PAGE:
Pantalica is one of the most important archaeological areas in Sicily and is located in the province of Syracuse, between the municipalities of Ferla and Sortino.
This area has been inhabited since the first half of the 13th century BC, during the Bronze Age. In fact, in this period the Sicani peoples who lived along the coasts of eastern Sicily moved inland to escape pirate raids and the arrival of new populations from the sea, settling in Pantalica. In their eyes, this territory was a real natural fortress, located on the plateau of the Hyblaean Mountains and surrounded to the north by the Calcinara stream and to the south by the Anapo river.
According to some scholars, the city of Herbessus, an important township in Sicily, once stood in this territory. According to others, the site of Pantalica corresponds to Hybla, a Sicilian kingdom that from the 13th to the 8th century BC extended from the Anapo valley to Syracuse.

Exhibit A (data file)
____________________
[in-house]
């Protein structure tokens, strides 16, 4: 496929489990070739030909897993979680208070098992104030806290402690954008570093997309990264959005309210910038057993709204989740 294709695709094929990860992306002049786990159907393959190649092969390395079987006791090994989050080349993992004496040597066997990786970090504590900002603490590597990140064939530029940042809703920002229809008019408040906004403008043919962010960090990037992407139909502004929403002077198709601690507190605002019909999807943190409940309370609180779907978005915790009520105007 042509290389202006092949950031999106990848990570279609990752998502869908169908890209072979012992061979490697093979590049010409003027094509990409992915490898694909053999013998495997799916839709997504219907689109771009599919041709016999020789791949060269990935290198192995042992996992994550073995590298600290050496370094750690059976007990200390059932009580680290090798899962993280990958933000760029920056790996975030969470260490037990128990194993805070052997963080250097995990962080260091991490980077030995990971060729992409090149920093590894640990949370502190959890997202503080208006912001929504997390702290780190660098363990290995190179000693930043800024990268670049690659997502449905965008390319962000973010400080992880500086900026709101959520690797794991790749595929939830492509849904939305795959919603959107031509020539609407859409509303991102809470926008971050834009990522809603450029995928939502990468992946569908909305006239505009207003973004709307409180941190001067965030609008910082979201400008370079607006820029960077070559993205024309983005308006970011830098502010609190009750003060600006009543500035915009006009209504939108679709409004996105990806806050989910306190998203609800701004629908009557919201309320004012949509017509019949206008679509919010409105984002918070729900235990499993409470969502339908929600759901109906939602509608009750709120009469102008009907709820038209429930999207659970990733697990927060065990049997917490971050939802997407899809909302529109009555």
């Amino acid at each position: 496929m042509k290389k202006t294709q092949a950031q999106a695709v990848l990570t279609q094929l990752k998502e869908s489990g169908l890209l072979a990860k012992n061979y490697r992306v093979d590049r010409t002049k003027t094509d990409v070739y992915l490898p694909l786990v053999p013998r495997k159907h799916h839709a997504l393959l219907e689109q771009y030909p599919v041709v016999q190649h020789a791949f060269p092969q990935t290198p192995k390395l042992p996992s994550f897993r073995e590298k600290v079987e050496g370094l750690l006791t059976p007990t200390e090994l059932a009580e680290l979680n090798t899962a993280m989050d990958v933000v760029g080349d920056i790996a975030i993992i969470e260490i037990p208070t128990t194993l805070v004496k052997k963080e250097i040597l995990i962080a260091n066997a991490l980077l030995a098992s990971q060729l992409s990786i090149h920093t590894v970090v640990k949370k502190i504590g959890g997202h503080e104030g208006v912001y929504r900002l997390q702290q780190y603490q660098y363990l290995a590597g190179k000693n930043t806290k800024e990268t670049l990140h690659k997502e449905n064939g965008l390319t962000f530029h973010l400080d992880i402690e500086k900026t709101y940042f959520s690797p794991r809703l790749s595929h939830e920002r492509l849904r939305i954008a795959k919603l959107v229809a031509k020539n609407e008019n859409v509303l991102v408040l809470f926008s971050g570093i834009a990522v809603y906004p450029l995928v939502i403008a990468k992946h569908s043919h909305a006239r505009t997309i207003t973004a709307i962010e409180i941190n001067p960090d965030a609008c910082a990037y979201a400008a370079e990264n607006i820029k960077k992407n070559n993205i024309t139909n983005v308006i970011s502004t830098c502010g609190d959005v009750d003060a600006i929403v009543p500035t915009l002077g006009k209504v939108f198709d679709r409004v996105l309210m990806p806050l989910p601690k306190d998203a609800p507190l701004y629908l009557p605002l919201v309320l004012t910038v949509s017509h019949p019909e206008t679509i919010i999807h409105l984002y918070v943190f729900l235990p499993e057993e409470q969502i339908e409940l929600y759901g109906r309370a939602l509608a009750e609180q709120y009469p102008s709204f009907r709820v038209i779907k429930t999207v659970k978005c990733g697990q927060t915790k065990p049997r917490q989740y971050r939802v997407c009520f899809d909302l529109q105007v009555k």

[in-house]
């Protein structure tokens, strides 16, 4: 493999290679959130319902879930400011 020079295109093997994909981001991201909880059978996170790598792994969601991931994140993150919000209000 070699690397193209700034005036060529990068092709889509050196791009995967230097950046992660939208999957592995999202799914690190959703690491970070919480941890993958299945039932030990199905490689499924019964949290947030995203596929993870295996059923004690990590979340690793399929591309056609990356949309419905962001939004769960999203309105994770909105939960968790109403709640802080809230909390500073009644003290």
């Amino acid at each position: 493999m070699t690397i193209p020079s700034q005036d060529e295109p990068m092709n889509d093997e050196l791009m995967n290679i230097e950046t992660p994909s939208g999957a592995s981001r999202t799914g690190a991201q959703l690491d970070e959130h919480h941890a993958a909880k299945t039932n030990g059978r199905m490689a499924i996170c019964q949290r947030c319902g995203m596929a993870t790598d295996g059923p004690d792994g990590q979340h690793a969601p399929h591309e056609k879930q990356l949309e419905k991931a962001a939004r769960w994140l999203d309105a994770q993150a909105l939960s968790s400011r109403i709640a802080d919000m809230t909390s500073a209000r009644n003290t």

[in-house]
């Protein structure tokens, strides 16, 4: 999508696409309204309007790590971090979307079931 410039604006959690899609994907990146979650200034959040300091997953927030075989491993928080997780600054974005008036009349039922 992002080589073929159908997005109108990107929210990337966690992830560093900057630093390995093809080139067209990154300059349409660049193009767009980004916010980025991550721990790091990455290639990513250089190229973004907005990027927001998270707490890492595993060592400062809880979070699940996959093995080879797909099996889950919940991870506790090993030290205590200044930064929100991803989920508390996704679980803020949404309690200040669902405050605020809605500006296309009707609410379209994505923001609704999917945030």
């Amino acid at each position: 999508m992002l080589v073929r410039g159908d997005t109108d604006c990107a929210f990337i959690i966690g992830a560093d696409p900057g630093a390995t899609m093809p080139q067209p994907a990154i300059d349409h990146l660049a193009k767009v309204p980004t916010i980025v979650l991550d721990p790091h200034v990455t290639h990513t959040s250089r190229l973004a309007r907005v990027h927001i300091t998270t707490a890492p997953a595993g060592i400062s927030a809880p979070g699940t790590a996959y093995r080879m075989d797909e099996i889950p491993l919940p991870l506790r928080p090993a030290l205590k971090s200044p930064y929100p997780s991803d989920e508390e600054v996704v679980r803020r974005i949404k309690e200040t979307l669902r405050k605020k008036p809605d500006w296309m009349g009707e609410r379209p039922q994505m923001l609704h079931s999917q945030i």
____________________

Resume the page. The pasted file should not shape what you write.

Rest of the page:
The site’s name derives from the Arabic word Buntarigah, meaning “caves”, due to the presence of numerous natural and artificial caves.
Traces of the prehistoric village of Pantalica stopped in the 8th century BC. It was only many centuries later, around the 6th century AD in the Byzantine period, that the area was repopulated. The caves of the ancient necropolis were enlarged and used as dwellings or churches.